Deus Ex Machina

Last year, I came across this book Soft & Cuddly, in which Jared Kobek talks about his experience playing his first bootleg video games on a ZX Spectrum. I went home, spent the next few days googling this amazingly intriguing, but now mostly obsolete, system, and found out about a specific game called Deus Ex Machina.

Before getting into DEM specifically, I wanted to mention that I became momentarily obsessed with ZX Spectrum--as someone who's never really played that many video games, I was intrigued by how much had been done by such minimal engineering (relative to today). The artwork was so communicative with just 6 neon bright colors, and the music, as well as creative, unique storytelling was clearly industry-changing (creating?).

Image result for deus ex machina zx spectrum gif

Deux Ex Machina was made in the time when "video game" was still being defined--thus, it functions less as a playable game, and more of an interactive narrative. What inspires most about this game is that it pushed the boundaries of its time by focusing on the narrative and executing that through syncing an audio tape that the player has to pause at critical points throughout. In today's perspective (and even back then), the gameplay is actually quite boring, since you don't actually need to do anything. However, I believe there have been remake(s) of the game since then that are more player-oriented.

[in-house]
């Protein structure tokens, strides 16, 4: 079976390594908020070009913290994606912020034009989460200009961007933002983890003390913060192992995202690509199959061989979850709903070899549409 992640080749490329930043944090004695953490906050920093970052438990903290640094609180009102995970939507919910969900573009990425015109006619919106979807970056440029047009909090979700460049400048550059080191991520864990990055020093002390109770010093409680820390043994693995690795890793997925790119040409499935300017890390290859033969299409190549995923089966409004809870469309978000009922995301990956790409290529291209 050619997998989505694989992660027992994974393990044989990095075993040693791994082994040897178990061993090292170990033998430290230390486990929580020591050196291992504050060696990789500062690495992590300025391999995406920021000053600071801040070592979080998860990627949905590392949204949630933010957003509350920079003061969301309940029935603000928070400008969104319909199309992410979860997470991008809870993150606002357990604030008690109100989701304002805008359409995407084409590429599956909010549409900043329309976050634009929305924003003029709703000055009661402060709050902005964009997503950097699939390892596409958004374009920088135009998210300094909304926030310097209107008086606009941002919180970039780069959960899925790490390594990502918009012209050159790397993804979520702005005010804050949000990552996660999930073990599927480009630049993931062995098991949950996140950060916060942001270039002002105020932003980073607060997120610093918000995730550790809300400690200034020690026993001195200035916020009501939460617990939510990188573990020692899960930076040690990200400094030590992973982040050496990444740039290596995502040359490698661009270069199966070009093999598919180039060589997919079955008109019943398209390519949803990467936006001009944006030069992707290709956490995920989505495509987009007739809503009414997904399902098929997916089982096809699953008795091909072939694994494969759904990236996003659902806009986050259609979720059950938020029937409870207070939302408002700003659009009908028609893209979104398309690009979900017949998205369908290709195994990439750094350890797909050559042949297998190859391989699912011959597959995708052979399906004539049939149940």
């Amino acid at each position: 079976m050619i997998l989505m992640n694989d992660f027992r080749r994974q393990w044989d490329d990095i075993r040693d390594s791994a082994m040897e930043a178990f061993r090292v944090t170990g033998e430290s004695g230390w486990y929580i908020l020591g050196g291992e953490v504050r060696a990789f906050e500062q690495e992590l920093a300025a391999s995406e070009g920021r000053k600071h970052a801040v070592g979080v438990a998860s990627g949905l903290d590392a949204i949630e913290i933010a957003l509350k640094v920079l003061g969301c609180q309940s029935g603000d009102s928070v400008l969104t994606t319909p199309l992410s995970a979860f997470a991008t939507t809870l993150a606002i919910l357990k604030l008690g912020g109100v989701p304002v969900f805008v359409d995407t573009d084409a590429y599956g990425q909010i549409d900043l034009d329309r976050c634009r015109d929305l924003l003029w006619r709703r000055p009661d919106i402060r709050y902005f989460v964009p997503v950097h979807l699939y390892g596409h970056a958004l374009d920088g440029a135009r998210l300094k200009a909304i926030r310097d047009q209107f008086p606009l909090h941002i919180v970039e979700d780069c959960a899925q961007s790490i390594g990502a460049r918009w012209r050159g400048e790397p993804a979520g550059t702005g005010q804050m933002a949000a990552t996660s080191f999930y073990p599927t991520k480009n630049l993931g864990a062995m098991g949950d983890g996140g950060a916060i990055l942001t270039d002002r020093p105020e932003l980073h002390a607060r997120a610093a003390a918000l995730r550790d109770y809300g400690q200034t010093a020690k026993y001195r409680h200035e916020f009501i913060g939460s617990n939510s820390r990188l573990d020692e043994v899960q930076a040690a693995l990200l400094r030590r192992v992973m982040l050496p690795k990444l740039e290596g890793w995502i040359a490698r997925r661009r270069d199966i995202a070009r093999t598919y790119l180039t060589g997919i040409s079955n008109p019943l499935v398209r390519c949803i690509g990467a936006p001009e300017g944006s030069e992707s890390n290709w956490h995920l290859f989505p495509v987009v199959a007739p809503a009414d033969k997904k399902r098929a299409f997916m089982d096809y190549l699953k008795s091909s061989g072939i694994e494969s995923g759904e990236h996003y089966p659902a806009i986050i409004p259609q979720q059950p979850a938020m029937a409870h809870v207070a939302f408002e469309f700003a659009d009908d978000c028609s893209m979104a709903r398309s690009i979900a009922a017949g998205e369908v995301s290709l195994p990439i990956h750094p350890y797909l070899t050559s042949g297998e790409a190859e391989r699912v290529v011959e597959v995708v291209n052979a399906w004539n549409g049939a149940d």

The creator of the project, Mel Croucher, had already been known at the time to be quite innovative. He had already had other more successful games under his belt, but felt that the industry over all was "derivative" and that the "concepts were all stale".